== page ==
Four hundred years ago, history was made. In the early years of the seventeenth century, the English language, and the Christian faith, were changed forever, when the reigning British monarch (at the suggestion of some Puritans) declared that the Bible would be translated into the English of the day in what would be called an ‘Authorized Version’. We know it better by the name it was given in honour of the monarch: the King James Version. It was first produced in 1611.
Nothing has influenced English literature, or English Christianity, to the same extent as has the KJV. Yet initially, it was not widely accepted! There had been several English Bible translations made in the years following the Protestant Reformation, and a few of those remained popular into the 1600s, most notably the Geneva Bible. So when this “new innovation” came along in 1611, people were not quick to adopt it.
Once it took, however, it took for good: after a couple of revised editions (you’d hardly be able to read the original 1611 edition, because the language has changed so much), no other Bible translation in English was employed as much as the KJV until the introduction of the Revised Standard Version in the 1950s, and the New International Version in the 1970s. Since the middle of the twentieth century, there have been many English translations made, all with the intent of being as close to the original languages as possible, while being eminently readable by a contemporary audience.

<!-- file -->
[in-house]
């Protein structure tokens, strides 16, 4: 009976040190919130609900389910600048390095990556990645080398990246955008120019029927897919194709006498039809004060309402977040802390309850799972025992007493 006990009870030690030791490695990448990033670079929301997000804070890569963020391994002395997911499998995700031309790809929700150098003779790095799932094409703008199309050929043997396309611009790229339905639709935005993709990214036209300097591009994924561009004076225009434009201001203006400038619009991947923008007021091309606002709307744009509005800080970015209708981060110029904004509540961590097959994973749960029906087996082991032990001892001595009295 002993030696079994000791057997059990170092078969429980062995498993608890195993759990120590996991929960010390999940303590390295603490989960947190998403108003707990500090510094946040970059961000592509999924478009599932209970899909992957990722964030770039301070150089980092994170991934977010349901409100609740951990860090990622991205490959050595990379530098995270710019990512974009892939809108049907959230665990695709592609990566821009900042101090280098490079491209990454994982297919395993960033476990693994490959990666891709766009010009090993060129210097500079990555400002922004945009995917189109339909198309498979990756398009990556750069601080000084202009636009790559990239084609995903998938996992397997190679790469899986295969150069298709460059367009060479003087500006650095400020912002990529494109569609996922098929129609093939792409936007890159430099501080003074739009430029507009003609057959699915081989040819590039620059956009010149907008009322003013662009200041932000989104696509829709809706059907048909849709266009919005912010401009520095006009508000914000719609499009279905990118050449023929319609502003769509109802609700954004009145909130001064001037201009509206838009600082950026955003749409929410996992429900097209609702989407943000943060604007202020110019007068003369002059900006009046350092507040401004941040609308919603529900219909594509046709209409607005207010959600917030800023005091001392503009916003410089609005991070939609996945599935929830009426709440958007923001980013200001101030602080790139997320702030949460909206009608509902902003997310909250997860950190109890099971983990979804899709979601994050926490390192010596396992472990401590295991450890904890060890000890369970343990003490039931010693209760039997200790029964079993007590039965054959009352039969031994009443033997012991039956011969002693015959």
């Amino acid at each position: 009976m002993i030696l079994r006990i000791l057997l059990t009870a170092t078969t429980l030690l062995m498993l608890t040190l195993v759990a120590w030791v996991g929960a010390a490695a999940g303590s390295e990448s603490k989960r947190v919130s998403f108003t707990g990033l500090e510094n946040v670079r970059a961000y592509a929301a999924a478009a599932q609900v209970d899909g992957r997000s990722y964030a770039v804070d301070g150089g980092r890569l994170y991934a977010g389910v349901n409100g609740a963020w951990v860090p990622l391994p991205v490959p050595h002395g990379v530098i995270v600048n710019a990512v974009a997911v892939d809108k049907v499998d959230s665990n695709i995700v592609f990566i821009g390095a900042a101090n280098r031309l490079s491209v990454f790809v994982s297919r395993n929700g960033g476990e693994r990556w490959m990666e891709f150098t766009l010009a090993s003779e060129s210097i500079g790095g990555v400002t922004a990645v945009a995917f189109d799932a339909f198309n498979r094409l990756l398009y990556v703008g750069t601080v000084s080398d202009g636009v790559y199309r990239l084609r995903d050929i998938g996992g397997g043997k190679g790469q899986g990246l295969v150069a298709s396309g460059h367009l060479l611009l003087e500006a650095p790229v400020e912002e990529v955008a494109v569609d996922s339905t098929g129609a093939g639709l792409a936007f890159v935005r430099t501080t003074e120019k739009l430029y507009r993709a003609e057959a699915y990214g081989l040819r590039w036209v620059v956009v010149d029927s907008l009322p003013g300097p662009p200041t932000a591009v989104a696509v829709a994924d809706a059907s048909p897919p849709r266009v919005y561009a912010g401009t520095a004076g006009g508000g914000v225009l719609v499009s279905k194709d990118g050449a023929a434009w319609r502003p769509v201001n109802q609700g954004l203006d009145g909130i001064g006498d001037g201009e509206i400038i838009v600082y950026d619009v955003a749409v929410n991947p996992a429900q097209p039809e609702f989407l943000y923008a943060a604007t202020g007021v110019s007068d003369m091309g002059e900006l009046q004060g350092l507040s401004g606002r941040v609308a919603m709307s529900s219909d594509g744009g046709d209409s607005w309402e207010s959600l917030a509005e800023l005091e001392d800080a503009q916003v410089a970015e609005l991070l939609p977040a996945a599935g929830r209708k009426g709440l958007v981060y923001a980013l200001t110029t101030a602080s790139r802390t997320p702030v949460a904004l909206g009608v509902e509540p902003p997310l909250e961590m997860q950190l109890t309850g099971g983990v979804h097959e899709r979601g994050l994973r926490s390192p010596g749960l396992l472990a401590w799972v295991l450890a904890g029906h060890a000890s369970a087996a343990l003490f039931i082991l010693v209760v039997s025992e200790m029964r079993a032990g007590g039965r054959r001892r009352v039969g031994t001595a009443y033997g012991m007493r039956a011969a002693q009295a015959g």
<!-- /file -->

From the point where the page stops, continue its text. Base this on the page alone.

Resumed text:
Many folks miss the fact that the same intent was true of the king’s 17th century translation as is true of modern translations: faithfulness to the original languages, and readability by a contemporary audience. See, folks in the 1600s actually talked the way the KJV reads. Thees, Thous, Whithersoevers and Forsooths were part of the everyday language of the people. It was a “modern translation” in 1611 when it was produced, just as Good News For Modern Man was modern when it was produced in 1966, and The Message was modern when it was produced in the 1990s. Language is always changing, so Bible versions change along with the language.
What I love about this is that God speaks your language, no matter what that language is. God speaks Hindi and Urdu, Cantonese and Mandarin, Twi and Fante, Arabic and Farsi. And many, many more. That’s why God’s Word needs to be in these languages. And that’s why Bible translation continues to be an important parachurch ministry. God, whose love is universal, speaks the heart language of all the people of the world.
So when we celebrate the 400th anniversary of the King James Version – a landmark Bible translation in English – let’s pray for the work of Bible translators everywhere, that it will prosper so that those who speak the 3000-plus languages which still lack even one word of Scripture translated will be able to read about how much God loves them in their own tongue.
We take for granted having the Bible in our language, but for many in the world, it’s still something for which they wait.
“Your word is a lamp to my feet and a light for my path” (Psalm 119.105, NIV).
Read the Bible today, in your heart language, and thank God for the gift of his Word.